THAT.HIGHSIDE. was gnarly. You could tell it was so unexpected that Marc basically had no idea what had happened. That he got up and walked away is testament to the technological marvels those suits are, but that has to mess with his already fragile head.

(Speaking of which, is anyone watching MotoGP Unlimited on Amazon? I’ve just finished Ep 3 where Jorge Martin comes back from his broken leg, and he’s matter-of-factly talking about how his suit recorded 26G of force and he should have been dead. O_O)

I’m a fan of the The Beast, but I wouldn’t have picked him to be leading the series after 2 races. Fabio looks strong again this year, the rest of the field can’t afford to be spotting that boy points (cough, cough, Pecco). Style points for this week go to Alex Rins for his very undignified bail of his flaming Suzuki, and the bad luck award goes yet again to Jorge Martin (if that boy didn’t have bad luck, he’d have none).

I’m passing on the main race (rain races are never good watches), but I did watch Moto3 because I have to cheer for Ana Carrasco this season. Foggia and Izan Guevara definitely look to be the class acts of that field this year. Tatsu stayed upright, huzzah. Looks like Pedro is not finding Moto2 to be the cakewalk everyone predicted – it will be interesting to see if he finds form once they get to Europe.

Thank you, Allison.

Marquez on his way to the medical center.

Miguel winning his fourth GP in the premier class.

Hanging up my laptop, for now UPDATED

October 3, 2021

© Bruce Allen  October 3, 2021

It’s race day. At what’s left of COTA, in Austin, the racing surface so bad there was talk of the riders boycotting the round. Maverick Vinales is absent due to the tragic death of his cousin? nephew? racing a motorcycle. Although your boy Fabio has the championship pretty well wrapped up, Bagnaia has finally started performing up to his potential and Marquez is showing renewed signs of life, so the 2021 race remains interesting. There has been a horde of young fast movers making their way into the premier class. Paging KTM and Ducati. Someone somewhere is comparing the average age of the grid in 2011 with the average today, discovering, no doubt, that the field is getting younger and, according to Methuselah, more reckless.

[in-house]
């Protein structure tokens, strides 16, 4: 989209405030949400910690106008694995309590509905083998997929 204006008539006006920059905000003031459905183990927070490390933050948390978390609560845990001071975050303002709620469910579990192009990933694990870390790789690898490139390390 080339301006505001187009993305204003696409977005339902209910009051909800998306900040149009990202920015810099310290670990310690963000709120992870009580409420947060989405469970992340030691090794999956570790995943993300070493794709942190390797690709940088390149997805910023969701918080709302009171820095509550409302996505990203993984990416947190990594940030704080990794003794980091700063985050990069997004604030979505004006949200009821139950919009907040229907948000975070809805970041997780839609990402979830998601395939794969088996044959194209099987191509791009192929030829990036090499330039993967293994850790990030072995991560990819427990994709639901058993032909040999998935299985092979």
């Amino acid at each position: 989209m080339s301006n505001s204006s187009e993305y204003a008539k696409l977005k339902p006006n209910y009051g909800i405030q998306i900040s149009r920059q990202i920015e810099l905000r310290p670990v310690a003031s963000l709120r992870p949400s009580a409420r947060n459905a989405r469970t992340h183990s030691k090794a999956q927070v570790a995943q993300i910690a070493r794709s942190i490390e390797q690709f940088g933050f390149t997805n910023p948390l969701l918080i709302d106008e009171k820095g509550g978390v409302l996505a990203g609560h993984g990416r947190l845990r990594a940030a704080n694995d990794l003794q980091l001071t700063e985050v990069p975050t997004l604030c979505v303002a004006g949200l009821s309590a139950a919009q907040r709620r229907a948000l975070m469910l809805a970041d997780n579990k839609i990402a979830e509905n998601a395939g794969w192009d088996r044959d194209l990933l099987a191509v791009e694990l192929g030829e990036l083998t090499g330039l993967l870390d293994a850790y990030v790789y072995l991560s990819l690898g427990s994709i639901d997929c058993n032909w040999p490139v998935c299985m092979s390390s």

All of which is meant to distract you, the reader, from my decision to quit writing about MotoGP for now, as it has dropped sufficiently down on my list of priorities, since Nancy died in August, to make the work seem trivial, inconsequential, undeserving of my mental energy when I have so much else I need to think about. Sure, I intend to keep watching races and probably a few qualifying sessions just to keep my oar in the water. I need to maintain interest in my hobbies and avocations lest one of these doctors declares me clinically depressed. We wouldn’t want that.

I’m having some minor health issues–some hernias to repair, the sudden need for a crown on a back molar–and one serious one, in that I am no longer able to manage my blood sugar adequately with meds and will probably end up shooting up insulin, showing the younger grandkids how to tie it off, heat the spoon, the whole deal.

Part of my current problem is that I tend to come a bit unglued each day very early in the morning, at the time I used to do my writing about racing and a few other topics. I can’t type through my tears, which leads me to the edge of the journalistic abyss, questioning why I’m even trying to do this stuff when I feel so bad. I did some writing about Nancy a month ago and it made me feel absolutely no better.

My counselor says that until I can tell Nancy’s story without losing my shit I will not be on my way back to feeling normal. She says I should go to group therapy and practice telling Nancy’s story, over and over, every two weeks, until practicing doing so makes it easier to do actually get through it intact in the world. I’m going along with everything so my daughters don’t accuse me of being difficult or recalcitrant, which I’m usually not anyway.

I was going through the mail yesterday, doing fine, when I opened an envelope from American International Group which contained a check payable to me, the proceeds of the life insurance contract I insisted she buy years ago. It was, by far, the largest amount of money I’ve ever held in my hands. Despite the fact that I bought the policy before she was diagnosed, the fact that it paid a death benefit, to me alone, seems unfair and selfish. Imagine having had that money, money we could simply blow, back when she was healthy and vibrant. Back to Ireland and Spain, travel to Italy and Austria, Scandinavia, wherever.